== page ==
Wednesday, March 14, 2012

Keystone Sops

Tim from Colorado e-mails to share his frustration with his elected representatives when it comes to energy policies that might actually work:

I was out of town at the end of last week when the Senate vote on the Keytone XL Pipeline project took place, and didn't get a chance to hear a good reason why the Senate turned down the project.

I did some internet surfing tonight and still haven't found a good reason why the clowns in the Senate turned this project down. I was most disappointed to find out that both of my Senators from Colorado voted against the project, but I was not surprised. Both of my Senators voted for the Health Care Bill, so why should I think that they would not remain lap dogs for President Obama?

The only reasons listed in a CNN website article were that a) there are concerns about leaks, and b) that a section of the pipleine crosses a small, environmentally sensitive, area in Nebraska.

Leaks? Well, let's look at the Trans-Alaska Pipeline for a little background. The most significant leaks that occured were caused by sabotage, and the most recent leaks were small in nature and completely contained. But while we're on the subject of leaks, I guess my smarter-than-the-average-bear senators think that delivering oil by tanker truck or rail car is a safer method than a pipeline. Experience shows us this is not the case, but you shouldn't confuse a senator with facts.

As for the section of the pipeline that crosses an environmentally sensitive area in Nebraska, I'm sympathetic. Everyone involved in this project has said that this issue is not insurmountable, including the Governor. My Senators voted for the Health Care bill before they read it and before they knew all of its details, so now they're telling me they're reading bills now before they vote on them and every detail must be completely worked out, and they expect me to believe that?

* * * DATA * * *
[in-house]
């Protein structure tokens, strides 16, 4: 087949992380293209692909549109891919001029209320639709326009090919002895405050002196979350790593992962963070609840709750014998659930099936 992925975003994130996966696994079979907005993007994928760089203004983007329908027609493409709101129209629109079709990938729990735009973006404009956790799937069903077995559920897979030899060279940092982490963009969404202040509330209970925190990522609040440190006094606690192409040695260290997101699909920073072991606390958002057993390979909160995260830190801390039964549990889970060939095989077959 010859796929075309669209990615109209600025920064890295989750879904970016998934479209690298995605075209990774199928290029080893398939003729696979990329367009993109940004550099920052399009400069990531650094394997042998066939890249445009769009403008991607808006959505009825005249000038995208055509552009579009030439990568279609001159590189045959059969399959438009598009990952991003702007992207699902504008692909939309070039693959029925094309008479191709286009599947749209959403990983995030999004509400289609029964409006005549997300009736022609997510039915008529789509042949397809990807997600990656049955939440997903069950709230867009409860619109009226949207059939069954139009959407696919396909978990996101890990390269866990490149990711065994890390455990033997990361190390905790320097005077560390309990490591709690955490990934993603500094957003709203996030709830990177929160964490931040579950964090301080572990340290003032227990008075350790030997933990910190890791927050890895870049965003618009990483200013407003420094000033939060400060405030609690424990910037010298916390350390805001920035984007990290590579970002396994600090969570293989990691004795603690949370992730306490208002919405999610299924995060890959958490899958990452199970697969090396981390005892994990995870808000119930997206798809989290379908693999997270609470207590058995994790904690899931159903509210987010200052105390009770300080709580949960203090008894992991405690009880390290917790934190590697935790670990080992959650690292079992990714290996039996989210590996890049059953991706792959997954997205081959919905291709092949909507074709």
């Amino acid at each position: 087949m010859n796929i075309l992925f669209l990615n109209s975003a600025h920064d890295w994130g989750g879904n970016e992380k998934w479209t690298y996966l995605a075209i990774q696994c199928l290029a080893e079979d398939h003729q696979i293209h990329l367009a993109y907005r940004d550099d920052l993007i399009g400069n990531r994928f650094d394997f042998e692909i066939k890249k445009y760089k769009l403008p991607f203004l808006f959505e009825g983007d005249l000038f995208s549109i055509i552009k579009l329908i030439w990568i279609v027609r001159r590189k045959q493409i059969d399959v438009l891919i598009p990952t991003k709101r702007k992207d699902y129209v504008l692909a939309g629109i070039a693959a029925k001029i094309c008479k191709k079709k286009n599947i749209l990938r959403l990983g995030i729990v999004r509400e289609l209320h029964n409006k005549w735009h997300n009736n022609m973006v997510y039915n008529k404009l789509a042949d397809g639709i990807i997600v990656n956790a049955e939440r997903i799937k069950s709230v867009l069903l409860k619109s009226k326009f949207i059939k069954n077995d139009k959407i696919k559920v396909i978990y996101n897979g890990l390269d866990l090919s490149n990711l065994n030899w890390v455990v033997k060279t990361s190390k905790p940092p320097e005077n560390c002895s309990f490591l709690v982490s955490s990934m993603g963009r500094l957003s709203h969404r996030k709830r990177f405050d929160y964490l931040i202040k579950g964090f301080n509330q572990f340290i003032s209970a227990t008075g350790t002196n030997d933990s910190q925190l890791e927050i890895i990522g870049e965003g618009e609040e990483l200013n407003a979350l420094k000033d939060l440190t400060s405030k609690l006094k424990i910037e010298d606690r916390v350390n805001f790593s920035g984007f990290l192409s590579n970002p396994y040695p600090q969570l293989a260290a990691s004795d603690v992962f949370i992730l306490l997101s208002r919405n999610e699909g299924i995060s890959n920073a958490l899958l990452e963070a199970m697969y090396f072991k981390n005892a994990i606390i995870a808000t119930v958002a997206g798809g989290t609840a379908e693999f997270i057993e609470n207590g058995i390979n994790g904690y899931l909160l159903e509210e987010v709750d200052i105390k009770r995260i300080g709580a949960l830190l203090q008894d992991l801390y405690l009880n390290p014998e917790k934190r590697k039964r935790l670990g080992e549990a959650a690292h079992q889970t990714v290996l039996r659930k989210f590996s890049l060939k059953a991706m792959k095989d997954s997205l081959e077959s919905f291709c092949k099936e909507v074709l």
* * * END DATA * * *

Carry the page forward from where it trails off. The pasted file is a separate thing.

I expect a form letter from each senator trumpeting how they have voted for renewable energy programs toeliminate our dependence on oil; I don't want to hear it. Our senators are terribly misguided. Their focus should be to first eliminate our dependence on Middle East Oil. Renewable energy programs are nothing more than heavily govenrment subsidized (read: paid for us up front whether we want it or not), novelty energy gimmicks that cannot give our country abundent, reliable energy at a price that will continue to sustain our economy.

The simple fact is that we've been promised a comprehensive national energy policy for the last 30 years and all we've gotten so far are programs that line the pockets of the politicians and their friends. I'm not singling out senators here, it's just that they had the most recent chance to change this trajectory, and they chose to turn their backs. The president and the congressional leadership are no more serious about energy policy today than they were in 1970.